This isn't to say that horror can't or shouldn't be "about something." One could argue that simply by virtue of presenting concrete manifestations of our own collective nightmares all good horror films always contain a socially significant subject. What scares us is important by the very fact it scares us. If that's too abstract, there are subtle ways to integrate social themes and messages. A good horror movie riffs on the social anxieties we feel without giving away the game or leaving us with a "and knowing is half the battle" style take home message. There is, I think, a curious anti-media message in The Ring which is all the more interesting for never having some character step forward and say "Do we really want to be the sort of society were a tape people know will kill them would still be a threat?" In fact, it is this oblique approach to the social issues raised by the film that made Rings, the filler short the studios created to bridge the first remake and its sequel, so much better than Ring II, with its overt bits about child abuse.

Enough ranting – see what ranting can do to any endeavor? – back to film at hand. The Host is a brilliant creature feature that gets bogged down in the middle by an unnecessary and self-important "issues" subplot. But never fear. In their infinite benevolence, the consumer electronics industry has given us the ultimate weapon against this sort of thing: the skip chapter button. Use it judiciously and you can keep The Host brilliant.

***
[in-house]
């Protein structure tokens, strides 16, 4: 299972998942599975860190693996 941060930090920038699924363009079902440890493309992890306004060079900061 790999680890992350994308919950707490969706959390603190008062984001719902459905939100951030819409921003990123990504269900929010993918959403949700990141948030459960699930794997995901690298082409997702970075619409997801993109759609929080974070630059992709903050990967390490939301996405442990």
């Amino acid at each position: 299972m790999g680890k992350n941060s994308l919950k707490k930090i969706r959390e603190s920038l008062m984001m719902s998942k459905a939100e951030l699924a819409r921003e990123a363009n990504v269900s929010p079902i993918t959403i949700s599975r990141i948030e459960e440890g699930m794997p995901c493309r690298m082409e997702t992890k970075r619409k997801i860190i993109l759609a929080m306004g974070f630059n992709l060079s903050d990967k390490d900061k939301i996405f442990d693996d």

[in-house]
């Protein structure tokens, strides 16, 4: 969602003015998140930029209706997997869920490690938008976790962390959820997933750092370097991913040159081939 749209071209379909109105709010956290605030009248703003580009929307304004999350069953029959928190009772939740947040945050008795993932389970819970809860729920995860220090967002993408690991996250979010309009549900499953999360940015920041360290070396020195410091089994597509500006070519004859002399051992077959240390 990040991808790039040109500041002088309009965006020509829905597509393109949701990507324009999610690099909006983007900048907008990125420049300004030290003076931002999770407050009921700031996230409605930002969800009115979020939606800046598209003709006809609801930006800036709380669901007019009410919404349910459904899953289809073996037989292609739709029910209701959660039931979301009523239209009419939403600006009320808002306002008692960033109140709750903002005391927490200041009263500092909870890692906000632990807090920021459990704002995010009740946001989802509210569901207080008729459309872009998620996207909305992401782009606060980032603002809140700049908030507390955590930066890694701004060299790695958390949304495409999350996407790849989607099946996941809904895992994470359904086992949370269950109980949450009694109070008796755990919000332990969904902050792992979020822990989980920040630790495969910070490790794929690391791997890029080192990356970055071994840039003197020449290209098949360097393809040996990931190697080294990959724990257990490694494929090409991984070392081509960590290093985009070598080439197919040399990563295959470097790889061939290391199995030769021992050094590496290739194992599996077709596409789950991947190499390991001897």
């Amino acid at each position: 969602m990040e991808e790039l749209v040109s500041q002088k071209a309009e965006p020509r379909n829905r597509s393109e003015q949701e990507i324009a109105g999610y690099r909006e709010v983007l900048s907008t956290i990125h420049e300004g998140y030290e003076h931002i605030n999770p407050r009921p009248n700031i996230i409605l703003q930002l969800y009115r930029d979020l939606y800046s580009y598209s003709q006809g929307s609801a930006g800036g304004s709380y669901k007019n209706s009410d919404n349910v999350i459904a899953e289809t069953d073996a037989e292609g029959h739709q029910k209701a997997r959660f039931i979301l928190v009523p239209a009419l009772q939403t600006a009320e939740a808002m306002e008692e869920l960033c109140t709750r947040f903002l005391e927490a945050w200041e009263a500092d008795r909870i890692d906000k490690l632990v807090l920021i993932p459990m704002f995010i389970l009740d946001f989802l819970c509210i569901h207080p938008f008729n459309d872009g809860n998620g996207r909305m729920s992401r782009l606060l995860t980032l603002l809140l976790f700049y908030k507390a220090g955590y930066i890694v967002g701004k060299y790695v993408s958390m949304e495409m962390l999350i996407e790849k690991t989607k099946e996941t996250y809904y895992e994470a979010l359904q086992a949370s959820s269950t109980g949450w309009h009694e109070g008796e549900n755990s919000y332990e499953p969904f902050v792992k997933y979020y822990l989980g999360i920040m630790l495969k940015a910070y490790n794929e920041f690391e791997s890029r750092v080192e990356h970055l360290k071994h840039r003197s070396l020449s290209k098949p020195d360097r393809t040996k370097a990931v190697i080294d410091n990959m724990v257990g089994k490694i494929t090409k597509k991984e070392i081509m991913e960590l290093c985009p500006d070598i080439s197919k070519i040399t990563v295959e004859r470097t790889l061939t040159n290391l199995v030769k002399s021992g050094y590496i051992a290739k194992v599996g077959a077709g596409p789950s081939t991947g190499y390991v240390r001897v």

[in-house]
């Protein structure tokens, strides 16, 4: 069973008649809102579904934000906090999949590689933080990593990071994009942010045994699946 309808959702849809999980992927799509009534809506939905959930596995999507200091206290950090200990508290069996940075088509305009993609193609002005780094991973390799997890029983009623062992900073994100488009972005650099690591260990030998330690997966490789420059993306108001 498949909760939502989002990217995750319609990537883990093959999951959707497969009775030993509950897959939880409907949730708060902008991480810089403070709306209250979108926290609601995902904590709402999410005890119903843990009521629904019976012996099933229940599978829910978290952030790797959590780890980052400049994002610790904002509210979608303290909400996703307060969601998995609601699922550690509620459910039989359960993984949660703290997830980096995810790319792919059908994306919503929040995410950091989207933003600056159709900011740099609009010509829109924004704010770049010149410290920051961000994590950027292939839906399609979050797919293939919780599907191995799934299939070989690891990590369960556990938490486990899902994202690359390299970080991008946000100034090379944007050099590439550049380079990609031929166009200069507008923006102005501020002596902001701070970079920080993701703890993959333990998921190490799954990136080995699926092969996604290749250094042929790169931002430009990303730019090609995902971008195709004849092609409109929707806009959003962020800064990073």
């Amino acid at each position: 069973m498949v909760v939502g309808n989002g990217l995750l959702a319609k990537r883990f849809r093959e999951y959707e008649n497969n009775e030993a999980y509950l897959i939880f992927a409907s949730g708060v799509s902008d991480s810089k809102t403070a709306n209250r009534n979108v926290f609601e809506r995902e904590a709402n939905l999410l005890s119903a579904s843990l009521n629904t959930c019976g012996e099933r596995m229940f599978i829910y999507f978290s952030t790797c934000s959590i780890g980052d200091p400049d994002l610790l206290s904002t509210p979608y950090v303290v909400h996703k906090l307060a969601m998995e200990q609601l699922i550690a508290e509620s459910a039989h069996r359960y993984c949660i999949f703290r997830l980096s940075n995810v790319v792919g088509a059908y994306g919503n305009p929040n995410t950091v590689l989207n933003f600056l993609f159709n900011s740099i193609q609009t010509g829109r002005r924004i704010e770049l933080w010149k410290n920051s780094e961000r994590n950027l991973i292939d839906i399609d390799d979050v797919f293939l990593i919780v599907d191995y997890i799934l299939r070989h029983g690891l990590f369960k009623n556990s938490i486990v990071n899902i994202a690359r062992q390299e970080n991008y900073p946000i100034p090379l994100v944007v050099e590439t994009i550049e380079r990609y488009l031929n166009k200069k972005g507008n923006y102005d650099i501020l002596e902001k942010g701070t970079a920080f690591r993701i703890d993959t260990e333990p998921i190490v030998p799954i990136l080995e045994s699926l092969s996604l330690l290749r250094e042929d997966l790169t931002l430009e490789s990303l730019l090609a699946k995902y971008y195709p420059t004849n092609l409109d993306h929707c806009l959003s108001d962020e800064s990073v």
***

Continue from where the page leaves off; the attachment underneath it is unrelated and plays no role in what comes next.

5 comments:

Sasquatchan said...

This isn't a repost is it ? Or did you cover it in a different blog ? I recall reading a similar review that the mid-plot about govt etc get very political and whatnot.. Not that I've seen the movie myself to offer an opinion on it..

SpaceJack said...

Wow, I cannot tell you how much I agree with this. It warms my heart to hear it articulated so well.

Regarding The Host, I felt similarly about it. I think there's a lot of buzz about it because it's a breakout Korean film, it's a non-Hollywood movie with pretty high production values and has a well-conceived monster.

There are also some pretty impressive, long, single-shot scenes that are fun to watch as a film nerd, as well as the interactivity between the creature and "real" stuff.

Like a lot of films I see from Asia however, I can't help thinking the director is sometimes "aping" the cinematic techniques of western directors like Spielberg or Scorsese etc., without always using it in a way that effectively drives the plot.

That said, it's possible I don't know enough Asian film to know who's aping who.

Oh also, on Hostel: that's a hilarious observation. As you know, I am a fan of the film, but it really cracked me up to read reviewers "insights" into the political overtones of the film. I thought it was just me seeing that happening all the time. There are more than a few local reviewers who seem to grade movies based soley on how many anti-US-Iraq-occupation metaphors they can find (or think they can find.)

CRwM said...

Screamin' Sassy,

While I've never ranted about The Host before, I've regularly bitched and moaned about shoehorning of lame-o political "content" into otherwise cool films.

CRwM said...

Screamin' Spacey,

I'm with you on not knowing enough about the cinematic traditions of Asian countries to speak about the origins of his style.

Honestly, I think this might be all of the third Korean flick I've ever seen (the others being a fairly bad spy thriller La Femme Nikita rip and a 'Nam meets The Haunting fright flick).

cattleworks said...

Yay, I've actually seen this movie!
What can I say that I haven't brought up before about my movie-watching lameness...